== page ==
Storage

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Computer data storage, often called storage or memory, is a technology consisting of computer components and recording media used to retain digital data. It is a core function and fundamental component of computers. The central processing unit (CPU) of a computer is what manipulates data by performing computations. In practice, almost all computers use a storage hierarchy, which puts fast but expensive and small storage options close to the CPU and slower but larger and cheaper options farther away. Often the fast, volatile technologies (which lose data when powered off) are referred to as “memory”, while slower permanent technologies are referred to as “storage”, but these terms can also be used interchangeably. In the Von Neumann architecture, the CPU consists of two main parts: control unit and arithmetic logic unit (ALU). The former controls the flow of data between the CPU and memory; the latter performs arithmetic and logical operations on data.

A data storage device is a device for recording (storing) information (data). Recording can be done using virtually any form of energy. A storage device may hold information, process information, or both. Most often the term is used with computers. Data storage devices can permanently hold data, like files.

Electronic data storage is storage which requires electricity to store and get back that data. Most storage devices that do not require visual optics to read data fall into this category. Electronic data may be stored in either an analog or digital signal format.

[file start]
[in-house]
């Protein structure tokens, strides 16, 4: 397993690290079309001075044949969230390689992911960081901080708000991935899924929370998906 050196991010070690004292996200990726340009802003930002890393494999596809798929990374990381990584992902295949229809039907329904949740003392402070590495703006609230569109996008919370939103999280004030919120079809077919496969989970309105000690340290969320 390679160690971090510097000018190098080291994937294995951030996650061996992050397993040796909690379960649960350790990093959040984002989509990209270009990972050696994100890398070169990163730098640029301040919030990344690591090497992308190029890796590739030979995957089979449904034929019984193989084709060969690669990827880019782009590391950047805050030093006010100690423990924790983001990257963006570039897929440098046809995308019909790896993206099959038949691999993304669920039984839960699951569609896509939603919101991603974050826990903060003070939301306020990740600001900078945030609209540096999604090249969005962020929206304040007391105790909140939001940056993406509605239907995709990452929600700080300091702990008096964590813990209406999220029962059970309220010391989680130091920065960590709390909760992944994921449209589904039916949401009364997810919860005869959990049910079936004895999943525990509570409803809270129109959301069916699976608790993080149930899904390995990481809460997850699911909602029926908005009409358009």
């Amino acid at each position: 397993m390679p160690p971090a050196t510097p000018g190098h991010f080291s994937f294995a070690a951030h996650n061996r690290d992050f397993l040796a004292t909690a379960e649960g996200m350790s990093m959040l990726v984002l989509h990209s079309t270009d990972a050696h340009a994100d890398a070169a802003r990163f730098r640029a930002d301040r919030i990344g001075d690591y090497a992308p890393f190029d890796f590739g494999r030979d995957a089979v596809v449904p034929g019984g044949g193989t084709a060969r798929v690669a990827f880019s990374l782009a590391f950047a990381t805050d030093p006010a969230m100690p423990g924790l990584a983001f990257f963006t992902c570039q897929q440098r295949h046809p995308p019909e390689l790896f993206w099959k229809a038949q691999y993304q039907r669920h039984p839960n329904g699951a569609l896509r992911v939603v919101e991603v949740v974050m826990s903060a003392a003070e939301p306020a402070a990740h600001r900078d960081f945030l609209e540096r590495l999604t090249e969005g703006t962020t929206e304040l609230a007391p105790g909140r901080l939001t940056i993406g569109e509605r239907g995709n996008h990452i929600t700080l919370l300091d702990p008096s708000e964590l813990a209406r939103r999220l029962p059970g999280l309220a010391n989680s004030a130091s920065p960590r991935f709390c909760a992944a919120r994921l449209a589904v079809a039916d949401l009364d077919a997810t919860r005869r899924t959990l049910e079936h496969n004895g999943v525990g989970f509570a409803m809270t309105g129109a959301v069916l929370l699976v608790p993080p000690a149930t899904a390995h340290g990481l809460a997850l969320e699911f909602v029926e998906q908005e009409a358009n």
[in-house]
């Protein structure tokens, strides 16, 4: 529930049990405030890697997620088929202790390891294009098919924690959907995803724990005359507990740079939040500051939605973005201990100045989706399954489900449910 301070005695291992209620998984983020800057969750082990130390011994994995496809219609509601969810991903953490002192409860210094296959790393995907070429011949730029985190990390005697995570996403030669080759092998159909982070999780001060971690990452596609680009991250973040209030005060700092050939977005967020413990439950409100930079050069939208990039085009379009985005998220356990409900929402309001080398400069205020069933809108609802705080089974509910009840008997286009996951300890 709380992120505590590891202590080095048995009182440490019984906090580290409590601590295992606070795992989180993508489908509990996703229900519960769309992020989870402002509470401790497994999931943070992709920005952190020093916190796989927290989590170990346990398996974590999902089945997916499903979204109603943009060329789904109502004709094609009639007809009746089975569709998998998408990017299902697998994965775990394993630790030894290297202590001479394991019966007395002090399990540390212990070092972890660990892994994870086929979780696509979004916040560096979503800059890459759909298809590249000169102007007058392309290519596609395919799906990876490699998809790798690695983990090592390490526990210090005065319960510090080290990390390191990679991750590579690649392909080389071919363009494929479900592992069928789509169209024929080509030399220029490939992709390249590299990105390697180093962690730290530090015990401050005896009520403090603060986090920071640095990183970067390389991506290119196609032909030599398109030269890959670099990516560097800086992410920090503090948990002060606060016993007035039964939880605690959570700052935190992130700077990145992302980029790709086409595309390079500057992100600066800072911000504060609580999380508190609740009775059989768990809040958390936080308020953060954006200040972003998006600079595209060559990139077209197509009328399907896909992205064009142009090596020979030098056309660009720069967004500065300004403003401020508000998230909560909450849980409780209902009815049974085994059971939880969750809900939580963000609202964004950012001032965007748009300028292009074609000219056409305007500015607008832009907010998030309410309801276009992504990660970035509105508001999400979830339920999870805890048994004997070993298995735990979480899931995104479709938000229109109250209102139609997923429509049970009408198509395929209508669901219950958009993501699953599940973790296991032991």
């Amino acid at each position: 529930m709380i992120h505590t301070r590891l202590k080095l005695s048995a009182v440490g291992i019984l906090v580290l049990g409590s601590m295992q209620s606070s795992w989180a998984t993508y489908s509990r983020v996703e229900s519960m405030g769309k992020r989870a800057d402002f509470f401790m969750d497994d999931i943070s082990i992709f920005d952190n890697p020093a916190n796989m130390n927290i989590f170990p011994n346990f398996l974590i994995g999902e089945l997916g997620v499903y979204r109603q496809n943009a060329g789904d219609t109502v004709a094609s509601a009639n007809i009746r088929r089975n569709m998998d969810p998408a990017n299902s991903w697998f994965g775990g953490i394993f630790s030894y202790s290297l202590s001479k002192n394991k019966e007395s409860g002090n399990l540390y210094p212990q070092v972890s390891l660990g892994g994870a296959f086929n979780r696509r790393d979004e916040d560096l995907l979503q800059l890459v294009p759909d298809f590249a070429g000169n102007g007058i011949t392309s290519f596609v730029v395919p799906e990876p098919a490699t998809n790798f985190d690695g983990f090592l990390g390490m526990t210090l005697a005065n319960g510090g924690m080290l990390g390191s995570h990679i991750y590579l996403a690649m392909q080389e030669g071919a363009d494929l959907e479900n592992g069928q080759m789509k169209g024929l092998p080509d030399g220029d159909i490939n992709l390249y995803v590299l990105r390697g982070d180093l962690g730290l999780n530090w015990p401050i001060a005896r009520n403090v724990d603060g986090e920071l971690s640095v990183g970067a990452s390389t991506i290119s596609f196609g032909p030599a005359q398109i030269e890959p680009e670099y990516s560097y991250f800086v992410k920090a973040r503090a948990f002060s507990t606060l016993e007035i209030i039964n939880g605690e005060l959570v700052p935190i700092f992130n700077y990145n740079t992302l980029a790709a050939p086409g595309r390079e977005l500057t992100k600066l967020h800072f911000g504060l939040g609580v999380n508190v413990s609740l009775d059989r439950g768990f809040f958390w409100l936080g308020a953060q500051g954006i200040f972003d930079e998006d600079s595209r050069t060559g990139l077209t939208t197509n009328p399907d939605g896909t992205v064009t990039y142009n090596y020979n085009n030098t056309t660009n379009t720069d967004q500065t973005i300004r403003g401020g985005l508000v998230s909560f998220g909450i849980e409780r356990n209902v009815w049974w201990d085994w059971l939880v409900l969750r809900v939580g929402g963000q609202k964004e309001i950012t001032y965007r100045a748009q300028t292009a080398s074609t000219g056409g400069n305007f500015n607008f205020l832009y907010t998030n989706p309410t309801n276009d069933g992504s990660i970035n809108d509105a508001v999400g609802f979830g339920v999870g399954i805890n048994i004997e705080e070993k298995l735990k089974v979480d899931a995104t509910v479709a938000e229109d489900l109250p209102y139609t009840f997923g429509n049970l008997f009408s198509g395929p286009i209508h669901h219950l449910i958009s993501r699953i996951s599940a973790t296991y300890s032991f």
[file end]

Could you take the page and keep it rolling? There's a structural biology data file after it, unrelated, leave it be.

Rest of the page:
A storage device may hold information, process information, or both. A device that only holds information is a recording medium. Devices that process information (data storage equipment) may either access a separate portable (removable) recording medium or a permanent component to store and retrieve information.

Electronic data storage requires electrical power to store and retrieve that data. Most storage devices that do not require vision and a brain to read data fall into this category. Electromagnetic data may be stored in either an analog data or digital data format on a variety of media. This type of data is considered to be electronically encoded data, whether or not it is electronically stored in a semiconductor device, for it is certain that a semiconductor device was used to record it on its medium. Most electronically processed data storage media (including some forms of computer data storage) are considered permanent (non-volatile) storage, that is, the data will remain stored when power is removed from the device. In contrast, most electronically stored information within most types of semiconductor (computer chips) microcircuits are volatile memory, for it vanishes if power is removed.
With the exception of barcodes and OCR data, electronic data storage is easier to revise and may be more cost effective than alternative methods due to smaller physical space requirements and the ease of replacing (rewriting) data on the same medium. However, the durability of methods such as printed data is still superior to that of most electronic storage media. The durability limitations may be overcome with the ease of duplicating (backing-up) electronic data.
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